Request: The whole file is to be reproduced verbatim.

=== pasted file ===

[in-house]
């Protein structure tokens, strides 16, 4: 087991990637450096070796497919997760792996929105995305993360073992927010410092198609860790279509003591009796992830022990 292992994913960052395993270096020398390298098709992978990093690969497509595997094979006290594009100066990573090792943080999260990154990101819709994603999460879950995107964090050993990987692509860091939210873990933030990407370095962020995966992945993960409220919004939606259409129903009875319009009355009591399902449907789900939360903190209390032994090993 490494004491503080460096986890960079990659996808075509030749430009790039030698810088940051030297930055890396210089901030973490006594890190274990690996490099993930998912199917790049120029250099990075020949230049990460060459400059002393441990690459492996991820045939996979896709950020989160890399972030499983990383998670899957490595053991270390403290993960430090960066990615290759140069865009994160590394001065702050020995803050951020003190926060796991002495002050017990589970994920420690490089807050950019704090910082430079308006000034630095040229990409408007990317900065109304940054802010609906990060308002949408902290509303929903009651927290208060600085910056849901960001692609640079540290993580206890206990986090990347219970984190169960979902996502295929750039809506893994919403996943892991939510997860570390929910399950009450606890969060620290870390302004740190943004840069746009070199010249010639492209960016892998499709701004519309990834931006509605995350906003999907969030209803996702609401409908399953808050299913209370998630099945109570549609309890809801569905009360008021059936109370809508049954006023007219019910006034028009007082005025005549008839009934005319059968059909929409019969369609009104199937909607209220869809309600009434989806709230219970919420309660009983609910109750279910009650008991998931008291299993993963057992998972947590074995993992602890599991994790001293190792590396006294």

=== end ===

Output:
[in-house]
């Protein structure tokens, strides 16, 4: 087991990637450096070796497919997760792996929105995305993360073992927010410092198609860790279509003591009796992830022990 292992994913960052395993270096020398390298098709992978990093690969497509595997094979006290594009100066990573090792943080999260990154990101819709994603999460879950995107964090050993990987692509860091939210873990933030990407370095962020995966992945993960409220919004939606259409129903009875319009009355009591399902449907789900939360903190209390032994090993 490494004491503080460096986890960079990659996808075509030749430009790039030698810088940051030297930055890396210089901030973490006594890190274990690996490099993930998912199917790049120029250099990075020949230049990460060459400059002393441990690459492996991820045939996979896709950020989160890399972030499983990383998670899957490595053991270390403290993960430090960066990615290759140069865009994160590394001065702050020995803050951020003190926060796991002495002050017990589970994920420690490089807050950019704090910082430079308006000034630095040229990409408007990317900065109304940054802010609906990060308002949408902290509303929903009651927290208060600085910056849901960001692609640079540290993580206890206990986090990347219970984190169960979902996502295929750039809506893994919403996943892991939510997860570390929910399950009450606890969060620290870390302004740190943004840069746009070199010249010639492209960016892998499709701004519309990834931006509605995350906003999907969030209803996702609401409908399953808050299913209370998630099945109570549609309890809801569905009360008021059936109370809508049954006023007219019910006034028009007082005025005549008839009934005319059968059909929409019969369609009104199937909607209220869809309600009434989806709230219970919420309660009983609910109750279910009650008991998931008291299993993963057992998972947590074995993992602890599991994790001293190792590396006294």